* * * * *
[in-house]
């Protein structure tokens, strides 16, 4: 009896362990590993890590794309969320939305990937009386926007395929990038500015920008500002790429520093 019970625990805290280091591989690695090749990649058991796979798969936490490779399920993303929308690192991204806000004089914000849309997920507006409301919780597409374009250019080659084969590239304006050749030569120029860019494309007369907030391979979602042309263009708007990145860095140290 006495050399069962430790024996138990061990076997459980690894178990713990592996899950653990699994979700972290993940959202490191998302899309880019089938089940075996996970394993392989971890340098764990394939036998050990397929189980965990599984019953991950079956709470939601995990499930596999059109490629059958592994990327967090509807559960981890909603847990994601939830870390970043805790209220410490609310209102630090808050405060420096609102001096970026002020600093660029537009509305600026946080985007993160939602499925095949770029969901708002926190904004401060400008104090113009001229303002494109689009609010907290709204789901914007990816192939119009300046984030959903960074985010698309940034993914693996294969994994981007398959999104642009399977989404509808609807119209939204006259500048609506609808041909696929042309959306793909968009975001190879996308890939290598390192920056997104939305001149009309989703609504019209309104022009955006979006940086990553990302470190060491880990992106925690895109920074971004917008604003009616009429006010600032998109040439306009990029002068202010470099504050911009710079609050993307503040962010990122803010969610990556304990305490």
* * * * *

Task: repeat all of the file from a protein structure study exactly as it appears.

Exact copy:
[in-house]
């Protein structure tokens, strides 16, 4: 009896362990590993890590794309969320939305990937009386926007395929990038500015920008500002790429520093 019970625990805290280091591989690695090749990649058991796979798969936490490779399920993303929308690192991204806000004089914000849309997920507006409301919780597409374009250019080659084969590239304006050749030569120029860019494309007369907030391979979602042309263009708007990145860095140290 006495050399069962430790024996138990061990076997459980690894178990713990592996899950653990699994979700972290993940959202490191998302899309880019089938089940075996996970394993392989971890340098764990394939036998050990397929189980965990599984019953991950079956709470939601995990499930596999059109490629059958592994990327967090509807559960981890909603847990994601939830870390970043805790209220410490609310209102630090808050405060420096609102001096970026002020600093660029537009509305600026946080985007993160939602499925095949770029969901708002926190904004401060400008104090113009001229303002494109689009609010907290709204789901914007990816192939119009300046984030959903960074985010698309940034993914693996294969994994981007398959999104642009399977989404509808609807119209939204006259500048609506609808041909696929042309959306793909968009975001190879996308890939290598390192920056997104939305001149009309989703609504019209309104022009955006979006940086990553990302470190060491880990992106925690895109920074971004917008604003009616009429006010600032998109040439306009990029002068202010470099504050911009710079609050993307503040962010990122803010969610990556304990305490």